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Daily Rounds: Fact-Checking Newt On Health Care; Device Maker Settles for $23.5M; A Protein For Anxiety; Saudi Woman Beheaded

This article is more than 7 years old.

Newt Gingrich's changing stance on health-care mandates (Fact Checker biography) - The Washington Post (The Washington Post) 'We had no trouble finding evidence of Gingrich’s support for health-insurance mandates. In 1993, the former speaker appeared on NBC’s “Meet the Press,” saying: “I am for people, individuals — exactly like automobile insurance — individuals having health insurance and being required to have health insurance.” Gingrich reiterated that point in 2005 during an interview on NPR’s “Talk of the Nation.” “Our goal has to be for 100 percent of the country to be in the insurance system,” he said. “So that means finding ways through tax credits and through vouchers so that every American can buy insurance, including, I think, a requirement that if you’re above a certain level of income, you have to either have insurance or post a bond.”'

Medtronic to Pay $23.5M to Settle Kickback Claims - NYTimes.com "Medicare and Medicaid beneficiaries depend on their physicians to make decisions based on sound medical judgment, especially when they are choosing which pacemaker or defibrillator to implant," B. Todd Jones, U.S. attorney for Minnesota, said in a statement. "Medical device manufactures must not be permitted to use improper payments to cloud that judgment." (nytimes.com)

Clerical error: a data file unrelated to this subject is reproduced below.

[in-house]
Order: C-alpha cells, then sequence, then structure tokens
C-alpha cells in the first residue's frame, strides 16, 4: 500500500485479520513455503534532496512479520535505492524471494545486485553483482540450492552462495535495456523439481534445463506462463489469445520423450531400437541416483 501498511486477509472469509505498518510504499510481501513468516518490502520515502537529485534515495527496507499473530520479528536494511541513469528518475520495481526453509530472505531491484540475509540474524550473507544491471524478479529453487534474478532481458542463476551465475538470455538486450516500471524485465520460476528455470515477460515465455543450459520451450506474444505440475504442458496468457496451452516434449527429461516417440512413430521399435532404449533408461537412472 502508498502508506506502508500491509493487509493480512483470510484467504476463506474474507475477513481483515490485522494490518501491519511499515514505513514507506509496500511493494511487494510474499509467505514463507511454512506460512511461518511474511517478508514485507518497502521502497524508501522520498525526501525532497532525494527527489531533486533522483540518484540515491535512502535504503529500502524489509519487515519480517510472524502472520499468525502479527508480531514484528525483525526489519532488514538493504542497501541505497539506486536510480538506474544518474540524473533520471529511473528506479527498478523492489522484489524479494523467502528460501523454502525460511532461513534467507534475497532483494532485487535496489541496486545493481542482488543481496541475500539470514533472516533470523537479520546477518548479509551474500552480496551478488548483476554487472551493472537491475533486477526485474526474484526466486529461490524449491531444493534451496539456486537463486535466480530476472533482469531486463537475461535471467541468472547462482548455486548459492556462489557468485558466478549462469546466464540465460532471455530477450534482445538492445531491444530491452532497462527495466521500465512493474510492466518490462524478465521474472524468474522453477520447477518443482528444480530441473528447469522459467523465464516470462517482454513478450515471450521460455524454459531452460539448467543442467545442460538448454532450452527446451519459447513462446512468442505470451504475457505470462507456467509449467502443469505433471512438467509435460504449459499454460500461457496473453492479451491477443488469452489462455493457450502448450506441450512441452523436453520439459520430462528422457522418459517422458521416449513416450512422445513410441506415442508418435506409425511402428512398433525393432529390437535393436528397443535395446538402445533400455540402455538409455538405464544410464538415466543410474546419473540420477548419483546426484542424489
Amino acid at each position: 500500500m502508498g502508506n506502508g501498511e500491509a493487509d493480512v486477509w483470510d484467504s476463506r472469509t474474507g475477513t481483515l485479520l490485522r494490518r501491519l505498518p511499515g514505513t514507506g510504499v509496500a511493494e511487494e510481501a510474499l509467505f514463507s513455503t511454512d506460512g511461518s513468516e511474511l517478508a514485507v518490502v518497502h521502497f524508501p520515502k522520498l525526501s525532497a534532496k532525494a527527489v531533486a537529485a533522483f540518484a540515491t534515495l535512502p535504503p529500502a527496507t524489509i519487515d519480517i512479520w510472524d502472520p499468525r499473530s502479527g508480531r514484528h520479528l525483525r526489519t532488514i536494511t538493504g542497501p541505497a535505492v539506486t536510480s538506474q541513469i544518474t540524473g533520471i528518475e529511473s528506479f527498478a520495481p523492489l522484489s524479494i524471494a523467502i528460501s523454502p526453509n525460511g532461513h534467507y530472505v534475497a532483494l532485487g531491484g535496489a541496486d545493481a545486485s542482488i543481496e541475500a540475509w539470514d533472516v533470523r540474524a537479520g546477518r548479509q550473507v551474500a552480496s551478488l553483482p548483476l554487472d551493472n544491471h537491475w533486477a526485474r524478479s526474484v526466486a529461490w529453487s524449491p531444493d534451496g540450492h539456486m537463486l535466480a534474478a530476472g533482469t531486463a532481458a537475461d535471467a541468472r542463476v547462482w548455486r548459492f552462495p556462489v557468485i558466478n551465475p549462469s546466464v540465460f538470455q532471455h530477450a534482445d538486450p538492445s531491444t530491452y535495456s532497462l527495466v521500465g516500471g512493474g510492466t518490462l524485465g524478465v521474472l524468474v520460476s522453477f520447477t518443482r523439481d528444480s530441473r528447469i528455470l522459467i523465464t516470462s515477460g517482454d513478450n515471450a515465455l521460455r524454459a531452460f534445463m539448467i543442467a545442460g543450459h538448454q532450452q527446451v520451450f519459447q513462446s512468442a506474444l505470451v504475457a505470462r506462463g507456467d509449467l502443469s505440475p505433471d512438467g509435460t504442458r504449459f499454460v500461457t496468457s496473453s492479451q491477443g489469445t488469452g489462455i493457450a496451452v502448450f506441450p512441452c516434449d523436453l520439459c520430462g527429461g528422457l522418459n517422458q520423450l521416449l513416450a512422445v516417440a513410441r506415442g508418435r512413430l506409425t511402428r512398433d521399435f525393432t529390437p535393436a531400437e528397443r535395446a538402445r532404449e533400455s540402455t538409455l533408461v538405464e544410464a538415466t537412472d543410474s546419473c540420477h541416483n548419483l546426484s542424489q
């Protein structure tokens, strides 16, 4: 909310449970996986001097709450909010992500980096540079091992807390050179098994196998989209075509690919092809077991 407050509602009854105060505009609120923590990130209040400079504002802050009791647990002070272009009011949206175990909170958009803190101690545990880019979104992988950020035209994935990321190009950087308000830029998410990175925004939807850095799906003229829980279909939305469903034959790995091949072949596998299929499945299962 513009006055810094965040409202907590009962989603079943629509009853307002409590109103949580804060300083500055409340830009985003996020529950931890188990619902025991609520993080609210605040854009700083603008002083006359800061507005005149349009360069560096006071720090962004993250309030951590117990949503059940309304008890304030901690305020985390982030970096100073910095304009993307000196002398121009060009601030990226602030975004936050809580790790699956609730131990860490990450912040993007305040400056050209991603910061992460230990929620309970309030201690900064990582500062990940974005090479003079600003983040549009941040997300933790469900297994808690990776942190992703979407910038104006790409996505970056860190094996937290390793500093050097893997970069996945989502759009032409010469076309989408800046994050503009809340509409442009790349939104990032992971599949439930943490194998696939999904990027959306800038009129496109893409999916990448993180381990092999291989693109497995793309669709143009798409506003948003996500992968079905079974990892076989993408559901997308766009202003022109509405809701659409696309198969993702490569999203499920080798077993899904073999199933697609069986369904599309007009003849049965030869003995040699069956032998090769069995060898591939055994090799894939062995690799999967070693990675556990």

Bold mice yield a clue about anxiety - Business - The Boston Globe "So instead of studying memory, the researchers designed a slate of experiments that could unravel the source of the unexpected fearlessness. The MIT researchers and collaborators reported last week in the journal Cell that the protein best known for the role it plays in aging also appears to influence anxiety, depression, and exploratory behavior in mice." (bostonglobe.com)

Saudi Woman Beheaded for Sorcery - The Daily Beast "Saudi Arabia executed a woman Monday for practicing magic and sorcery, which is banned in the ultra-conservative kingdom. But it obviously doesn’t ban beheading, which was how Amina bin Abdulhalim Nassar was killed, according to the interior ministry. The woman reportedly claimed she could treat people’s illnesses using witchcraft. Another woman was executed in October, reportedly for setting her husband’s house on fire, killing him. Saudi Arabia has beheaded 73 people this year." (The Daily Beast)

This program aired on December 13, 2011. The audio for this program is not available.

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